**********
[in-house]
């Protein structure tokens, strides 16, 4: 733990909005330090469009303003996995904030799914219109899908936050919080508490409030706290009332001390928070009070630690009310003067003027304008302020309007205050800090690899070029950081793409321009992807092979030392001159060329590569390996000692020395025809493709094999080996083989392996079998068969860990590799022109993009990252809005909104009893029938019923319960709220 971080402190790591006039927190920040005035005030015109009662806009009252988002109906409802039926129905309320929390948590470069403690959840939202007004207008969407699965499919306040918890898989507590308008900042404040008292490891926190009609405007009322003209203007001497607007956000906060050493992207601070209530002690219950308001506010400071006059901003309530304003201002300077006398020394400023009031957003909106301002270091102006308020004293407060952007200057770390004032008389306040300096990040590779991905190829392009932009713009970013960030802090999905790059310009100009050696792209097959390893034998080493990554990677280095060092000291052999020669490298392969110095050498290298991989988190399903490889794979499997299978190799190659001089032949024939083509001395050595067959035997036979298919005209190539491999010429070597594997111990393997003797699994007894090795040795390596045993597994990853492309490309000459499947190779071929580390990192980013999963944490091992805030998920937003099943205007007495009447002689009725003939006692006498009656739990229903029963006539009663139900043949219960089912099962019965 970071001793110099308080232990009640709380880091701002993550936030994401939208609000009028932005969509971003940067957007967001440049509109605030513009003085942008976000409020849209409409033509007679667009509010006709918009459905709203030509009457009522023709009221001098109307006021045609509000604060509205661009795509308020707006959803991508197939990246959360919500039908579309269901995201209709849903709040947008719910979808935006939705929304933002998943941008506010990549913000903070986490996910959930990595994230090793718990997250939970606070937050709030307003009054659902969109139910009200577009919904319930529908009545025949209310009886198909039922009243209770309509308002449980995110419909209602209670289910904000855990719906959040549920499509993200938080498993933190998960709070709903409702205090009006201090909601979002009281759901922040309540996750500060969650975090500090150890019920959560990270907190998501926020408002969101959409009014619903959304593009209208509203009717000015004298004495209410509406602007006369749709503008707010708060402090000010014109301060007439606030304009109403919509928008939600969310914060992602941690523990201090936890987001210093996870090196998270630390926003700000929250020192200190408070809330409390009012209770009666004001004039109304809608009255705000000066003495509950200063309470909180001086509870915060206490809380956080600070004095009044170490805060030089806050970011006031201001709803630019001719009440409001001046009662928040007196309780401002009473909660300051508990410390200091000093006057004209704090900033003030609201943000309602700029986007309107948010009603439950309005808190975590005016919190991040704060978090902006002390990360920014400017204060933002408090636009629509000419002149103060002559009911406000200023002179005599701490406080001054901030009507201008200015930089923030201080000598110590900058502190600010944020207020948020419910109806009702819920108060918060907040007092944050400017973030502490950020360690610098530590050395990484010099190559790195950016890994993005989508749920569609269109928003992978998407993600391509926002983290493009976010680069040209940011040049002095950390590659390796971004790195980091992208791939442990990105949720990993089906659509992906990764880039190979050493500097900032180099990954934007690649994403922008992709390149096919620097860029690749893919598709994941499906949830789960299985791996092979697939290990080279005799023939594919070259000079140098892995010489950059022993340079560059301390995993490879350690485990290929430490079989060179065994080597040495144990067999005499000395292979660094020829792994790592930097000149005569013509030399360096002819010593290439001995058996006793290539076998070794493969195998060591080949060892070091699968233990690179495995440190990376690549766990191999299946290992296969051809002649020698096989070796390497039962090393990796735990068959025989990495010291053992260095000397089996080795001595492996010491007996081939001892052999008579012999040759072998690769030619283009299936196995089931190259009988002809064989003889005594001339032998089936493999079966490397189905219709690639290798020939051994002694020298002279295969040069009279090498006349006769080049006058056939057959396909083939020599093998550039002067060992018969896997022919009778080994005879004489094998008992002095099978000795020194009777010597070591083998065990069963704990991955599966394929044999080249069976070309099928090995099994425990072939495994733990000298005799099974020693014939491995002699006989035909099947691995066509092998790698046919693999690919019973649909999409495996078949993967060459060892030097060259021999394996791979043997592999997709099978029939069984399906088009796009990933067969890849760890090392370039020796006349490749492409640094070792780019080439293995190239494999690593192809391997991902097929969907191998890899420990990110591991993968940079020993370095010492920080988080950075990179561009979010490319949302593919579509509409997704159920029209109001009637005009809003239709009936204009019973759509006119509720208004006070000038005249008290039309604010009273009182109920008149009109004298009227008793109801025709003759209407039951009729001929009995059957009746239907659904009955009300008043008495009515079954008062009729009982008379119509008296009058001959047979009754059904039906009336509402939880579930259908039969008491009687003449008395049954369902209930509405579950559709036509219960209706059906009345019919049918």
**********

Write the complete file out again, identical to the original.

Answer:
[in-house]
């Protein structure tokens, strides 16, 4: 733990909005330090469009303003996995904030799914219109899908936050919080508490409030706290009332001390928070009070630690009310003067003027304008302020309007205050800090690899070029950081793409321009992807092979030392001159060329590569390996000692020395025809493709094999080996083989392996079998068969860990590799022109993009990252809005909104009893029938019923319960709220 971080402190790591006039927190920040005035005030015109009662806009009252988002109906409802039926129905309320929390948590470069403690959840939202007004207008969407699965499919306040918890898989507590308008900042404040008292490891926190009609405007009322003209203007001497607007956000906060050493992207601070209530002690219950308001506010400071006059901003309530304003201002300077006398020394400023009031957003909106301002270091102006308020004293407060952007200057770390004032008389306040300096990040590779991905190829392009932009713009970013960030802090999905790059310009100009050696792209097959390893034998080493990554990677280095060092000291052999020669490298392969110095050498290298991989988190399903490889794979499997299978190799190659001089032949024939083509001395050595067959035997036979298919005209190539491999010429070597594997111990393997003797699994007894090795040795390596045993597994990853492309490309000459499947190779071929580390990192980013999963944490091992805030998920937003099943205007007495009447002689009725003939006692006498009656739990229903029963006539009663139900043949219960089912099962019965 970071001793110099308080232990009640709380880091701002993550936030994401939208609000009028932005969509971003940067957007967001440049509109605030513009003085942008976000409020849209409409033509007679667009509010006709918009459905709203030509009457009522023709009221001098109307006021045609509000604060509205661009795509308020707006959803991508197939990246959360919500039908579309269901995201209709849903709040947008719910979808935006939705929304933002998943941008506010990549913000903070986490996910959930990595994230090793718990997250939970606070937050709030307003009054659902969109139910009200577009919904319930529908009545025949209310009886198909039922009243209770309509308002449980995110419909209602209670289910904000855990719906959040549920499509993200938080498993933190998960709070709903409702205090009006201090909601979002009281759901922040309540996750500060969650975090500090150890019920959560990270907190998501926020408002969101959409009014619903959304593009209208509203009717000015004298004495209410509406602007006369749709503008707010708060402090000010014109301060007439606030304009109403919509928008939600969310914060992602941690523990201090936890987001210093996870090196998270630390926003700000929250020192200190408070809330409390009012209770009666004001004039109304809608009255705000000066003495509950200063309470909180001086509870915060206490809380956080600070004095009044170490805060030089806050970011006031201001709803630019001719009440409001001046009662928040007196309780401002009473909660300051508990410390200091000093006057004209704090900033003030609201943000309602700029986007309107948010009603439950309005808190975590005016919190991040704060978090902006002390990360920014400017204060933002408090636009629509000419002149103060002559009911406000200023002179005599701490406080001054901030009507201008200015930089923030201080000598110590900058502190600010944020207020948020419910109806009702819920108060918060907040007092944050400017973030502490950020360690610098530590050395990484010099190559790195950016890994993005989508749920569609269109928003992978998407993600391509926002983290493009976010680069040209940011040049002095950390590659390796971004790195980091992208791939442990990105949720990993089906659509992906990764880039190979050493500097900032180099990954934007690649994403922008992709390149096919620097860029690749893919598709994941499906949830789960299985791996092979697939290990080279005799023939594919070259000079140098892995010489950059022993340079560059301390995993490879350690485990290929430490079989060179065994080597040495144990067999005499000395292979660094020829792994790592930097000149005569013509030399360096002819010593290439001995058996006793290539076998070794493969195998060591080949060892070091699968233990690179495995440190990376690549766990191999299946290992296969051809002649020698096989070796390497039962090393990796735990068959025989990495010291053992260095000397089996080795001595492996010491007996081939001892052999008579012999040759072998690769030619283009299936196995089931190259009988002809064989003889005594001339032998089936493999079966490397189905219709690639290798020939051994002694020298002279295969040069009279090498006349006769080049006058056939057959396909083939020599093998550039002067060992018969896997022919009778080994005879004489094998008992002095099978000795020194009777010597070591083998065990069963704990991955599966394929044999080249069976070309099928090995099994425990072939495994733990000298005799099974020693014939491995002699006989035909099947691995066509092998790698046919693999690919019973649909999409495996078949993967060459060892030097060259021999394996791979043997592999997709099978029939069984399906088009796009990933067969890849760890090392370039020796006349490749492409640094070792780019080439293995190239494999690593192809391997991902097929969907191998890899420990990110591991993968940079020993370095010492920080988080950075990179561009979010490319949302593919579509509409997704159920029209109001009637005009809003239709009936204009019973759509006119509720208004006070000038005249008290039309604010009273009182109920008149009109004298009227008793109801025709003759209407039951009729001929009995059957009746239907659904009955009300008043008495009515079954008062009729009982008379119509008296009058001959047979009754059904039906009336509402939880579930259908039969008491009687003449008395049954369902209930509405579950559709036509219960209706059906009345019919049918």